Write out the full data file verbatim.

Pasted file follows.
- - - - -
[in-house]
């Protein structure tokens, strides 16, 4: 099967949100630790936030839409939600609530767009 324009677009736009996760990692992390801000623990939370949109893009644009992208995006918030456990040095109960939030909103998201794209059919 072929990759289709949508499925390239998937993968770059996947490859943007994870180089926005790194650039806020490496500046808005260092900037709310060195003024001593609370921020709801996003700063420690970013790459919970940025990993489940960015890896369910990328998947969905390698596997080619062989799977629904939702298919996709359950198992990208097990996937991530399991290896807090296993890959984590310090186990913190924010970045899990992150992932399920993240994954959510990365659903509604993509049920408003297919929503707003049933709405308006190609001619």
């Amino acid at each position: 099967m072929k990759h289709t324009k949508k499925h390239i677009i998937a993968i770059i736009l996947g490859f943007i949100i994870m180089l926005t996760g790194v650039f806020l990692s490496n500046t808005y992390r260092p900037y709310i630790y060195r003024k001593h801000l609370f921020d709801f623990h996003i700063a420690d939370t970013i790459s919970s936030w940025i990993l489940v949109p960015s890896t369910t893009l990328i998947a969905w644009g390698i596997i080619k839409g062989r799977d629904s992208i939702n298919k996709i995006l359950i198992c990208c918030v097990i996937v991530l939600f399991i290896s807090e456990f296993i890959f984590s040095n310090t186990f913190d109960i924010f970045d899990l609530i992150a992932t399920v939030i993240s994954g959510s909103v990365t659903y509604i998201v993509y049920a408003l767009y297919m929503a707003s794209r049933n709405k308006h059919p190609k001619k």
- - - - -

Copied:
[in-house]
């Protein structure tokens, strides 16, 4: 099967949100630790936030839409939600609530767009 324009677009736009996760990692992390801000623990939370949109893009644009992208995006918030456990040095109960939030909103998201794209059919 072929990759289709949508499925390239998937993968770059996947490859943007994870180089926005790194650039806020490496500046808005260092900037709310060195003024001593609370921020709801996003700063420690970013790459919970940025990993489940960015890896369910990328998947969905390698596997080619062989799977629904939702298919996709359950198992990208097990996937991530399991290896807090296993890959984590310090186990913190924010970045899990992150992932399920993240994954959510990365659903509604993509049920408003297919929503707003049933709405308006190609001619």
């Amino acid at each position: 099967m072929k990759h289709t324009k949508k499925h390239i677009i998937a993968i770059i736009l996947g490859f943007i949100i994870m180089l926005t996760g790194v650039f806020l990692s490496n500046t808005y992390r260092p900037y709310i630790y060195r003024k001593h801000l609370f921020d709801f623990h996003i700063a420690d939370t970013i790459s919970s936030w940025i990993l489940v949109p960015s890896t369910t893009l990328i998947a969905w644009g390698i596997i080619k839409g062989r799977d629904s992208i939702n298919k996709i995006l359950i198992c990208c918030v097990i996937v991530l939600f399991i290896s807090e456990f296993i890959f984590s040095n310090t186990f913190d109960i924010f970045d899990l609530i992150a992932t399920v939030i993240s994954g959510s909103v990365t659903y509604i998201v993509y049920a408003l767009y297919m929503a707003s794209r049933n709405k308006h059919p190609k001619k």